Mike Armstrong

Fraser sockeye shun U.S. waters, fill B.C. nets

Warm water likely steered many more salmon to Canadian boats

A quirk of nature has handed B.C. commercial fishermen a huge catch of sockeye salmon this summer, while leaving their American counterparts almost empty handed.

Commercial fishing is winding down and the tally of the totes so far shows U.S. fishermen out of Washington State have caught barely 440,000 sockeye, a mere five per cent of the total Fraser-bound catch as of Friday.

By comparison, Canadian seiners, gillnetters and trollers, as well as First Nations and sports anglers, have caught a combined 7.9 million sockeye.

Americans had been allocated 1.8 million but haven’t come close to that quota because nearly all the Fraser sockeye have stayed out of U.S. waters by running down the east side of Vancouver Island via Johnstone Strait.

It’s not that the salmon have been patriotic about sticking to the all-Canadian migration route.

Pacific Salmon Commission chief biologist Mike Lapointe says warm ocean temperatures likely mean Fraser sockeye ranged further into the Gulf of Alaska and then, on their homeward migration, made landfall further north than usual up the B.C. coast.

A normal year sees Fraser sockeye flow more evenly around Vancouver Island, with significant numbers going down the west side where Americans can fish in Juan de Fuca Strait.

But since early August more than 98 per cent have taken Johnstone Strait.

“It’s very unusual,” Lapointe said, adding it’s been hard on American fishermen because Fraser sockeye “just aren’t swimming through their waters.”

The closest U.S. boats can get to the Canadian fishing frenzy is the U.S. water off Point Roberts, where BC Ferries passengers near Tsawwassen have been able to spot American boats fishing steadily.

Lapointe said unusual Fraser sockeye catches in southeast Alaska and off Haida Gwaii have been strong evidence of a more northerly landfall this year, with many more fish funnelled into Johnstone Strait.

The total Fraser sockeye run size is estimated at 20.7 million this year – very close to the mid-range pre-season estimate.

Lapointe said dangerously warm river temperatures have cooled, returning sockeye appear to be in good shape and plenty of fish are reaching the spawning grounds – all factors that bode well for a good run in 2018.

He said an unusual number of returning sockeye have been caught with either lamprey eels sucking on them or evidence of lamprey marks, but that doesn’t seem to have killed many.

Lampreys can survive in fresh water so “they can latch onto a sockeye in Georgia Strait and hang onto it and ride it right up the river.”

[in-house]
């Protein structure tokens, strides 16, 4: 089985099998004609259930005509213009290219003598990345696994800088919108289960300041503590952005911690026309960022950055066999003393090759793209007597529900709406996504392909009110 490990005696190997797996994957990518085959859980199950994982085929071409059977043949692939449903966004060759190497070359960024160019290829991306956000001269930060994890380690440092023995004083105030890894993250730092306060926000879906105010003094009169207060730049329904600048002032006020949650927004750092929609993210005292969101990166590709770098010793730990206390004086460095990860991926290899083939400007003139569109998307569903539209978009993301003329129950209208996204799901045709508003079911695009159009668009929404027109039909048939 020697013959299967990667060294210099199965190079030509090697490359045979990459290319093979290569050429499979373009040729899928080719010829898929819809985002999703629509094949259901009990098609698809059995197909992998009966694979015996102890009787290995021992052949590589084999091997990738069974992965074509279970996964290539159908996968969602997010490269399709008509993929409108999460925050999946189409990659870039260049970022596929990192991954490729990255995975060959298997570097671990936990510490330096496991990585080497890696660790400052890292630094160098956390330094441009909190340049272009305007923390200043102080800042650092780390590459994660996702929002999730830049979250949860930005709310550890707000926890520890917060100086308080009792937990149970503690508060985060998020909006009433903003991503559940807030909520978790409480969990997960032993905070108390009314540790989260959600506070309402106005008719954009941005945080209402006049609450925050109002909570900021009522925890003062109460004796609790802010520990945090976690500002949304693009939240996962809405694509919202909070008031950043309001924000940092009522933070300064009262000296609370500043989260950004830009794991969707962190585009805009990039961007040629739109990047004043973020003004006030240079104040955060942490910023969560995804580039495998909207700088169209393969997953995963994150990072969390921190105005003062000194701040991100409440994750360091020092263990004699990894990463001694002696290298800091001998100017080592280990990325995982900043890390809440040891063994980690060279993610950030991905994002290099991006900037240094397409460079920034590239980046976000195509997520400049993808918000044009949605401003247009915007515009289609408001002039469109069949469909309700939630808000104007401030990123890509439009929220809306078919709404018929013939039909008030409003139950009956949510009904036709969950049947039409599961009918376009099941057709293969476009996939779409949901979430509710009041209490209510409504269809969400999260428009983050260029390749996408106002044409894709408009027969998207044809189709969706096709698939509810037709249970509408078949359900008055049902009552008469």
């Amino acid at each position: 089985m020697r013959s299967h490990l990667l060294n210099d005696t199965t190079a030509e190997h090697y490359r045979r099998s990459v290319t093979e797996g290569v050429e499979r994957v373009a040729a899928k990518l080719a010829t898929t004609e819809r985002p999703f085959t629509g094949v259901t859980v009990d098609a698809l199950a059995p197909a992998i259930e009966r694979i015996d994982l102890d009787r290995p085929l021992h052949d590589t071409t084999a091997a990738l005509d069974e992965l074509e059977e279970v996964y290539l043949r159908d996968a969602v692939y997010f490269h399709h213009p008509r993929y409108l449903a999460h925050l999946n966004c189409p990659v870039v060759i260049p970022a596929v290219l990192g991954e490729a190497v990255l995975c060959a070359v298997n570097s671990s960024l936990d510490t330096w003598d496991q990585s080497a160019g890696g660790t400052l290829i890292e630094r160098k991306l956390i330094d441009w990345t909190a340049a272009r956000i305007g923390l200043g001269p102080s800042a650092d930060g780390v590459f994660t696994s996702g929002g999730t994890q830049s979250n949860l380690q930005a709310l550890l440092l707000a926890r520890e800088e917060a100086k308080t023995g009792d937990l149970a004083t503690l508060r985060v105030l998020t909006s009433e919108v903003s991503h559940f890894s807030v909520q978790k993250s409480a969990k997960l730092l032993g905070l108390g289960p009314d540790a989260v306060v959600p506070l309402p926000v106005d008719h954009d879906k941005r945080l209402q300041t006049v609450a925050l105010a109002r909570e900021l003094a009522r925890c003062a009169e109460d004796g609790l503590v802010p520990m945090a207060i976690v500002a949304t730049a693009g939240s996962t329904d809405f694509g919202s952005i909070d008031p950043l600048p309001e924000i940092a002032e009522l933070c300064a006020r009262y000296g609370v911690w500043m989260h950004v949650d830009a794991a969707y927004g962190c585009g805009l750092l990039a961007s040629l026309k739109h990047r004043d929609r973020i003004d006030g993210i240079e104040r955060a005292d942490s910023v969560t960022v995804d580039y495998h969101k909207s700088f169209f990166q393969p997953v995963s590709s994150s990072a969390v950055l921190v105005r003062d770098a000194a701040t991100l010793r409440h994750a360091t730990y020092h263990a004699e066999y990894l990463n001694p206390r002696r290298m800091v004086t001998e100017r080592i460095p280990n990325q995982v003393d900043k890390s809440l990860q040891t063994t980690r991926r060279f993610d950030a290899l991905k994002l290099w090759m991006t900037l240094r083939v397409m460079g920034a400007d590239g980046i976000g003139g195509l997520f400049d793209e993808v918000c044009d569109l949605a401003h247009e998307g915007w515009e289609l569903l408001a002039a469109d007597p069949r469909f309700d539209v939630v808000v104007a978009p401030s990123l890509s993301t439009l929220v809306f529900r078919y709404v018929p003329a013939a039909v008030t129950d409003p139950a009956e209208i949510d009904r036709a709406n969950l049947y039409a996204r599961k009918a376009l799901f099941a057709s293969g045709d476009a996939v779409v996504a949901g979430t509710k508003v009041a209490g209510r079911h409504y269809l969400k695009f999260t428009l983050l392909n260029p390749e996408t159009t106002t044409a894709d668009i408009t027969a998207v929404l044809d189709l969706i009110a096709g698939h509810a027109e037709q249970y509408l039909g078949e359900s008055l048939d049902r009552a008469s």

Unlike some recent years when the fleet was sidelined because the run was too small to fish, this year’s sockeye return – though short of a record – gave all groups of fishermen repeated openings.

“This is the biggest run of the four-year cycle,” Lapointe said. “In many ways it’s the one-in-four year opportunity these guys get.”

Some commercial sockeye fishing was allowed last year, when about four million salmon returned to the Fraser, after a shutdown in 2012.

Fishery managers are hopeful Fraser sockeye are gradually rebuilding since the disastrous 2009 run when just 1.6 million sockeye returned, triggering the Cohen Inquiry.

Lapointe said most fishing could be halted by next week to protect weaker coho salmon stocks.

One stock that returned weaker than was hoped was the Cultus Lake sockeye, where fewer than 300 fish have come back. “That’s definitely a concern,” Lapointe said.

WHO CAUGHT THE FISH? | Create Infographics

Surrey North Delta Leader

Get local stories you won't find anywhere else right to your inbox.
Sign up here

Just Posted

Claiming she has COVID-19, stranger coughs in Cloverdale woman’s face

Clayton Heights woman will now self-isolate for the next two weeks

Police watchdog finds cops blameless for deaths in 2019 Surrey hostage-taking

Woman was killed as ERT officers fired on man holding a knife to her throat and ‘what appeared to be’ a gun in his hand

No, Delta police are not pulling over cars to check for social distancing

DPD dispelling rumour cops pulling over vehicles with two or more people, checking IDs, issuing fines

White Rock/South Surrey experts launch website of mental-health resources

Together White Rock/South Surrey aims to help ease the search for supports

B.C. couple celebrates 61st anniversary through seniors’ home window

Frank and Rena Phillips marked occasion at Nanaimo Seniors Village this week while social distancing

World COVID-19 update: Six million U.S. jobless claims; Russia sends medical aid to U.S.

Comprehensive update with COVID-19 news from around the world

A look at some of the B.C. inventors creating life-saving tools in fight against COVID-19

Groups across B.C. are working together to create what they hope will help people affected by the pandemic

Association launches French-language games, online tools for families learning at home

Games, culture and vocabulary included in new virtual resources

‘There can be no ambiguity’: Travellers brought home to B.C. must self-isolate

Health Minister Adrian Dix said the mandatory isolation must be abided by

55+ BC Games cancelled amid COVID-19 concerns

Greater Victoria set to host 2021 event

BC Hydro offers three-month bill ‘holiday’ for those affected by COVID-19

Industrial customers can defer half of their power bills

VIDEO: Dog missing in Lower Mainland since winter sees his family again for the first time

Aldergrove helped find Buster, says dad, who has now witnessed ‘the power of social media’

Some April Fool’s Day jokes bring much-needed laughter; others tone deaf to COVID-19

Police are warning the public not to use the ongoing pandemic as a punchline

Most Read